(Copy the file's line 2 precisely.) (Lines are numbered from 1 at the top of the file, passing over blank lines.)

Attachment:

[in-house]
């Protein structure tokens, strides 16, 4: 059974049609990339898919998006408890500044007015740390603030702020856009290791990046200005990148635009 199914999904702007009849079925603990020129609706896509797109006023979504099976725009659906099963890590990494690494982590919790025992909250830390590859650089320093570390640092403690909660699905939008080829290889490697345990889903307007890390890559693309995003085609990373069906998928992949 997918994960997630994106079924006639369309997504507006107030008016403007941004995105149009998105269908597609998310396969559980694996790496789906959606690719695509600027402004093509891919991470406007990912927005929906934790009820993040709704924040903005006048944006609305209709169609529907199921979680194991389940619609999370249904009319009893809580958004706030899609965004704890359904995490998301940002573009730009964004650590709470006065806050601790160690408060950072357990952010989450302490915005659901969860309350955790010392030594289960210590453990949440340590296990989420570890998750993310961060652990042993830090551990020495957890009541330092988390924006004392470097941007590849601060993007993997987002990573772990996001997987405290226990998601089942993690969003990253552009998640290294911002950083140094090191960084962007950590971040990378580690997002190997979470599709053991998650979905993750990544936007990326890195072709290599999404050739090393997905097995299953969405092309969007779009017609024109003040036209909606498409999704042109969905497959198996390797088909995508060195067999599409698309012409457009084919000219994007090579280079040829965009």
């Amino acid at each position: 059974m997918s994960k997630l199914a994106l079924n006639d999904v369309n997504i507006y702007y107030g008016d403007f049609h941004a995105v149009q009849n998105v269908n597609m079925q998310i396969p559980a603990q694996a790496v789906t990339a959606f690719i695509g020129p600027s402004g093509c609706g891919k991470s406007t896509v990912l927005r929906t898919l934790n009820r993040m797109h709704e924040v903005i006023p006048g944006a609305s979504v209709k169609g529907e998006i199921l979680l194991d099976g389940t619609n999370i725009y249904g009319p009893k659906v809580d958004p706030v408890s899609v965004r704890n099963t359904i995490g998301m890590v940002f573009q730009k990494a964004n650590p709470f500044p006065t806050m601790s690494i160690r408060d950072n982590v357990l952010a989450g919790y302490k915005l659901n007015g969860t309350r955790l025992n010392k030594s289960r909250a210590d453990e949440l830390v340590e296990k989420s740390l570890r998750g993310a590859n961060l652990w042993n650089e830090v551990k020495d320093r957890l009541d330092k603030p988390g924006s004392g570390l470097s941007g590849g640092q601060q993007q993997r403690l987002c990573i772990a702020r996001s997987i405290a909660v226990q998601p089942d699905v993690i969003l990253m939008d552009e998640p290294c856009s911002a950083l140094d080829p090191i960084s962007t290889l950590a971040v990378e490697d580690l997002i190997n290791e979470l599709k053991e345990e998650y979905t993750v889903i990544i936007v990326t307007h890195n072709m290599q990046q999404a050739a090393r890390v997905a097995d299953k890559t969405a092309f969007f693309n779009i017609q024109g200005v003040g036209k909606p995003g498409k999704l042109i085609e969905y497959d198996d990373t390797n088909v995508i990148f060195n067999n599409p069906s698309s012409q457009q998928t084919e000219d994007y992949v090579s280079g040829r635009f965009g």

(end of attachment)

């Protein structure tokens, strides 16, 4: 059974049609990339898919998006408890500044007015740390603030702020856009290791990046200005990148635009 199914999904702007009849079925603990020129609706896509797109006023979504099976725009659906099963890590990494690494982590919790025992909250830390590859650089320093570390640092403690909660699905939008080829290889490697345990889903307007890390890559693309995003085609990373069906998928992949 997918994960997630994106079924006639369309997504507006107030008016403007941004995105149009998105269908597609998310396969559980694996790496789906959606690719695509600027402004093509891919991470406007990912927005929906934790009820993040709704924040903005006048944006609305209709169609529907199921979680194991389940619609999370249904009319009893809580958004706030899609965004704890359904995490998301940002573009730009964004650590709470006065806050601790160690408060950072357990952010989450302490915005659901969860309350955790010392030594289960210590453990949440340590296990989420570890998750993310961060652990042993830090551990020495957890009541330092988390924006004392470097941007590849601060993007993997987002990573772990996001997987405290226990998601089942993690969003990253552009998640290294911002950083140094090191960084962007950590971040990378580690997002190997979470599709053991998650979905993750990544936007990326890195072709290599999404050739090393997905097995299953969405092309969007779009017609024109003040036209909606498409999704042109969905497959198996390797088909995508060195067999599409698309012409457009084919000219994007090579280079040829965009």